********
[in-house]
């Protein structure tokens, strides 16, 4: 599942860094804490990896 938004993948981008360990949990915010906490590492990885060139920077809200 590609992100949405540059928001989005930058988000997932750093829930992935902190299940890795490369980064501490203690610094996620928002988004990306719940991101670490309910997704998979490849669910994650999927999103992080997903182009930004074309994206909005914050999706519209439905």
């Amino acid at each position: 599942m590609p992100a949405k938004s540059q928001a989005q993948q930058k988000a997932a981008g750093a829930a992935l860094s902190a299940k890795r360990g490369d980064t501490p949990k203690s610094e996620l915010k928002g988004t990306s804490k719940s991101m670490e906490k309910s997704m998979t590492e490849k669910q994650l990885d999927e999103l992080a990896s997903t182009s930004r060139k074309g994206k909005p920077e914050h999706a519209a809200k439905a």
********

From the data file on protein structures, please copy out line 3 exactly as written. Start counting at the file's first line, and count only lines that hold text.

């Amino acid at each position: 599942m590609p992100a949405k938004s540059q928001a989005q993948q930058k988000a997932a981008g750093a829930a992935l860094s902190a299940k890795r360990g490369d980064t501490p949990k203690s610094e996620l915010k928002g988004t990306s804490k719940s991101m670490e906490k309910s997704m998979t590492e490849k669910q994650l990885d999927e999103l992080a990896s997903t182009s930004r060139k074309g994206k909005p920077e914050h999706a519209a809200k439905a």